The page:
HOOKER v. KNIGHTLY et al
REPORT AND RECOMMENDATION re 126 MOTION to Dismiss for Lack of Jurisdiction filed by UNITED STATES Objections to R&R due by 6/21/2021 By MAGISTRATE JUDGE ANDREA K. JOHNSTONE. (lrt)
UNITED STATES DISTRICT COURT
FOR THE DISTRICT OF MAINE
Case No. 17-cv-345-JNL
United States of America
REPORT AND RECOMMENDATION
Plaintiff Samuel Hooker brings a claim under the Federal
Tort Claims Act (“FTCA”), alleging that the United States
Marshals Service (“USMS”) was negligent in transporting him from
the Cumberland County Jail in Maine to the United States
District Court for the District of Maine and, in a second trip,
from the jail to the airport.1
doc. no. 90.
See Second Amended Complaint,
Hooker alleges that the USMS deputies who
transported him failed to follow USMS policy directive, PD
The United States moves to dismiss the claim for
lack of subject matter jurisdiction (doc. no. 126), under
Federal Rule of Civil Procedure 12(b)(1), based on the
discretionary function exception to the waiver of sovereign
immunity under the FTCA.
Hooker objects (doc. no. 127), and the
United States has filed a reply (doc. no. 130).
Although Hooker filed his initial complaint pro se,
counsel is now representing him. See Doc. no. 55; Doc. no. 63;
Doc. no. 109; Doc. nos. 112 & 113.
“As a sovereign, the United States is immune from suit
without its consent.”
(1st Cir. 2017).
Evans v. United States, 876 F.3d 375, 380
For that reason, courts lack subject matter
jurisdiction over claims against the United States unless
sovereign immunity is waived.
Davallou v. United States, ---
F.3d ---, 2021 WL 2102930, at *1 (1st Cir. May 25, 2021).
FTCA ‘waives the [federal] government’s sovereign immunity for
certain torts committed by its employees in the scope of their
Id. (quoting Mahon v. United States, 742 F.3d 11,
12 (1st Cir. 2014)).
The waiver of sovereign immunity under the FTCA “does not
extend to claims based upon a government employee’s exercise or
failure to exercise a ‘discretionary function.’”
Id.; 28 U.S.C.
Therefore, if a claim falls into the discretionary
function exception to the waiver of sovereign immunity under the
FTCA, it must be dismissed for a lack of subject matter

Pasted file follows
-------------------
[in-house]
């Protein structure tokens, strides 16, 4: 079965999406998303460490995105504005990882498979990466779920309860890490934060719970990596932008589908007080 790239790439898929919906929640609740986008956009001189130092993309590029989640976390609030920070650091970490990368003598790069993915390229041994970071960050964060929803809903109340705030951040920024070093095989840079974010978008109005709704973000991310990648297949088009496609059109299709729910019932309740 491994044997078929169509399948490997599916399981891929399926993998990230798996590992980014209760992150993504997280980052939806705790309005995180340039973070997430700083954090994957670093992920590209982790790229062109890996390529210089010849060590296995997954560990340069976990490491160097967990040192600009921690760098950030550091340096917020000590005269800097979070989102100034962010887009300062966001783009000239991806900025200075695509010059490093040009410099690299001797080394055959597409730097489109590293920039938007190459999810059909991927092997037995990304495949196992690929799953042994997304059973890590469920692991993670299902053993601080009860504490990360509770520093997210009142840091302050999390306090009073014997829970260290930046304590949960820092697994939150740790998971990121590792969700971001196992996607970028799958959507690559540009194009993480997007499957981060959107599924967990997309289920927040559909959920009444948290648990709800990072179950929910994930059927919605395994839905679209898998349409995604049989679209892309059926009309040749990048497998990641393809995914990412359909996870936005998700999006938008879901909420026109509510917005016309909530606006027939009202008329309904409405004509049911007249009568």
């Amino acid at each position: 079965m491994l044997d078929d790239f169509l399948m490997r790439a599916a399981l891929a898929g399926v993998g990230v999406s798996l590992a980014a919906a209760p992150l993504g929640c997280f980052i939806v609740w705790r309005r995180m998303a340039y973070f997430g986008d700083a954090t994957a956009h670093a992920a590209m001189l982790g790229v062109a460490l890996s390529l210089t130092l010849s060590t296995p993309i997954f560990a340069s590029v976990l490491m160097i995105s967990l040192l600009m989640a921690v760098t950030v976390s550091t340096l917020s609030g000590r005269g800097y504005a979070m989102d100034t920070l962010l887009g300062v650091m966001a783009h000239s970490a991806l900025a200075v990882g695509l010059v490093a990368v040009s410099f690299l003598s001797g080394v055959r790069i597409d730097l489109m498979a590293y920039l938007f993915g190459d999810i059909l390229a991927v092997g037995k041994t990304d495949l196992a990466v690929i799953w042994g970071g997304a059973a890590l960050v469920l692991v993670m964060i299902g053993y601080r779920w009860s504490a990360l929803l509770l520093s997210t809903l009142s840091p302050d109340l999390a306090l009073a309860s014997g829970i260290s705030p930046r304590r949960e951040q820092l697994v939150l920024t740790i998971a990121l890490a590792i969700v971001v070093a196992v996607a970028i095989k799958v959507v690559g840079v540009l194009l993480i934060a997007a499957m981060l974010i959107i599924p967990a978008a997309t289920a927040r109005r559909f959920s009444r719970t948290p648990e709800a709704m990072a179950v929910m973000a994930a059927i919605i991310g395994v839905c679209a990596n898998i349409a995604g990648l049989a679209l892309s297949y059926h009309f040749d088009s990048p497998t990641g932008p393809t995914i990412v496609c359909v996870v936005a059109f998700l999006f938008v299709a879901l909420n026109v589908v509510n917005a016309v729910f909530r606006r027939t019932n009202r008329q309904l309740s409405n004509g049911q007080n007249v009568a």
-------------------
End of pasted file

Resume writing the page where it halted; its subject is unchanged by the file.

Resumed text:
Davallou, 2021 WL 2102930, at *1.
Whether the discretionary function exception applies is
determined through several analytic steps in which the court
first determines what conduct allegedly caused harm and then
whether that conduct is both “discretionary” and “susceptible to
Id. at *2.
Conduct is not discretionary when
it is mandated by a federal statute, regulation, or policy.
§ 2680(a); United States v. Gaubert, 499 U.S. 315, 322 (1991).
Standard of Review
The party who has invoked the jurisdiction of the court
bears the burden of showing that subject matter jurisdiction
Gordo-González v. United States, 873 F.3d 32, 35 (1st
The First Circuit has recognized different
standards for assessing a motion to dismiss under Rule 12(b)(1),
depending on whether the jurisdictional facts alleged in the
complaint are disputed.
Torres-Negron v. J&N Records, LLC, 504
F.3d 151, 162 (1st Cir. 2007); accord Spencer v. Doran, 2021 WL
294556, at *2 (D.N.H. Jan. 28, 2021).
When the motion to
dismiss is based on jurisdictional facts as alleged in the
complaint, the court applies the same standard that is used
under Federal Rule of Civil Procedure 12(b)(6), taking properlyalleged facts as true and resolving reasonable inferences in the
Davallou v. United States, --- F.3d ---,
2021 WL 2102930, at *1 (1st Cir. May 25, 2021); Hajdusek v.
United States, 895 F.3d 146, 148 (1st Cir. 2018); McCloskey v.
Mueller, 446 F.3d 262, 266 (1st Cir. 2006).
circumstance, the court must decide whether the alleged facts
are sufficient to support subject matter jurisdiction.
Hajdusek, 895 F.3d at 148.
When the jurisdictional facts are disputed, however,
different standards apply.
Torres-Negron, 504 F.3d at 163.